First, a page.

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In addition to the commercial real estate woes, the city is also wrestling with union contracts.

Please consider Sounding the alarm: Pittsburgh Controller’s letter should kick off fiscal soul-searching

It’s only March, and Pittsburgh’s 2024 house-of-cards operating budget is already falling down. That’s the clear implication of a letter sent by new City Controller Rachael Heisler to Mayor Ed Gainey and members of City Council on Wednesday afternoon.

The letter is a rare and welcome expression of urgency in a city government that has fallen in complacency — and is close to falling into fiscal disaster.

The approaching crisis was thrown into sharp relief this week, when City Council approved amendments to the operating budget accounting for a pricey new contract with the firefighters union. The Post-Gazette Editorial Board had predicted that this contract — plus two others yet to be announced and approved — would demonstrate the dishonesty of Mayor Ed Gainey’s budget, and that’s exactly what’s happening: The new contract is adding $11 million to the administration’s artificially low 5-year spending projections, bringing expected 2028 reserves to just barely the legal limit.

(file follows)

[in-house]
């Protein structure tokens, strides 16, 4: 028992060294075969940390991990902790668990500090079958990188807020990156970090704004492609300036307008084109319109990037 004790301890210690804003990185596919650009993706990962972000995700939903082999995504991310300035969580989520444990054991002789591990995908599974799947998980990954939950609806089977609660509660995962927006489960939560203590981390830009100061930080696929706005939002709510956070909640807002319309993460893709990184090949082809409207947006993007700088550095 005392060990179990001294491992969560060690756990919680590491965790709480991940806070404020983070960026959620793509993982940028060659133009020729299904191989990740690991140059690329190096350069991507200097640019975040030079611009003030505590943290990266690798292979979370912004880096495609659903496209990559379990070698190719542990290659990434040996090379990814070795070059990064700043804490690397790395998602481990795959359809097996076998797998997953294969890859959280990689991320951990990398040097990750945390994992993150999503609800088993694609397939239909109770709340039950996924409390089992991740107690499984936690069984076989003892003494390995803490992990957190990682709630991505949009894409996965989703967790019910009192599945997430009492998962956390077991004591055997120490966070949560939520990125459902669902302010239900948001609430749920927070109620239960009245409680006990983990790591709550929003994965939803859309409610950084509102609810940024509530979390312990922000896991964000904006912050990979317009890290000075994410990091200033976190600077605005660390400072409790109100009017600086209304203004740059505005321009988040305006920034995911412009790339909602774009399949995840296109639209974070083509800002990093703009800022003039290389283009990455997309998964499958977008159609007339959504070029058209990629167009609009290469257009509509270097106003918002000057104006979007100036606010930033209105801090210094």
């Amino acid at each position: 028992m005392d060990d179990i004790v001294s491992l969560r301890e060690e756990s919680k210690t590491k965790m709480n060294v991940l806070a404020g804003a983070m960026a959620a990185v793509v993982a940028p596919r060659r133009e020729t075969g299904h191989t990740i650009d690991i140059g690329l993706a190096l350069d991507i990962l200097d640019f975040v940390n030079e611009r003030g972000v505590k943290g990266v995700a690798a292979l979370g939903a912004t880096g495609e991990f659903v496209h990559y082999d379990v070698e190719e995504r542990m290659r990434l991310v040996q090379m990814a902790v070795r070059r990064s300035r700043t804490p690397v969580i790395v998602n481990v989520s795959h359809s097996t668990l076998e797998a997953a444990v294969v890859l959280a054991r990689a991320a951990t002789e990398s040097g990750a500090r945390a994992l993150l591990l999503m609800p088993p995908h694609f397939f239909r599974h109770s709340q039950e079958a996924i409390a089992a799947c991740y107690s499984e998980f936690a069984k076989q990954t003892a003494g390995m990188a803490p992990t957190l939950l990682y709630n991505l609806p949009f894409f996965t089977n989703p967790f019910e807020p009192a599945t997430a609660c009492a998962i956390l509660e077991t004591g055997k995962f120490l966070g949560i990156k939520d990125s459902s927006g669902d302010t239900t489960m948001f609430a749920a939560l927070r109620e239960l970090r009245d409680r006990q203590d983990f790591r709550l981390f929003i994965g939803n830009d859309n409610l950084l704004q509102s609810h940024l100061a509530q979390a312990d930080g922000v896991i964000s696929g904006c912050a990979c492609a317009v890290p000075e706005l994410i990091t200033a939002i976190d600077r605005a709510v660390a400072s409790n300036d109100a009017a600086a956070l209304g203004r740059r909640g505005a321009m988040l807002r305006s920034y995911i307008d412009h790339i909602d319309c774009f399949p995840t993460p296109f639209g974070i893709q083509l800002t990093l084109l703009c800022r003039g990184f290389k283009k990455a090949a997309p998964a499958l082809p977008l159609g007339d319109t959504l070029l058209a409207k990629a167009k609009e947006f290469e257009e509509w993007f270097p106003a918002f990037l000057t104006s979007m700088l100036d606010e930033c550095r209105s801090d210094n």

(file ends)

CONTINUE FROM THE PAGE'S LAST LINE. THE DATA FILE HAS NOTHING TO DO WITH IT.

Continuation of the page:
But there’s still two big contracts to go, with the EMS union and the Pittsburgh Joint Collective Bargaining Committee, which covers Public Works workers. Worse, there are tens — possibly hundreds — of millions in unrealistic revenues still on the books. On this, Ms. Heisler’s letter only scratched the surface.

Similarly, as we have observed, the budget’s real estate tax revenue projections are radically inconsistent with reality. Due to high vacancies and a sharp reduction in the common level ratio, a significant drop in revenues was predictable — but not reflected in the budget. Ms. Heisler’s estimate of a 20% drop in revenues from Downtown property, or $5.3 million a year, may even be optimistic: Other estimates peg the loss at twice that, or more.

Left unmentioned in the letter are massive property tax refunds the city will owe, as well as fanciful projections of interest income that are inconsistent with the dwindling reserves, and drawing-down of federal COVID relief funds, predicted in the budget itself. That’s another unrealistic $80 million over five years.

Pittsburgh exited Act 47 state oversight after nearly 15 years on Feb. 12, 2018, with a clean bill of fiscal health.

It has already ruined that bill of health.

Act 47 in Pittsburgh

Flashback February 21, 2018Act 47 in Pittsburgh: What Was Accomplished?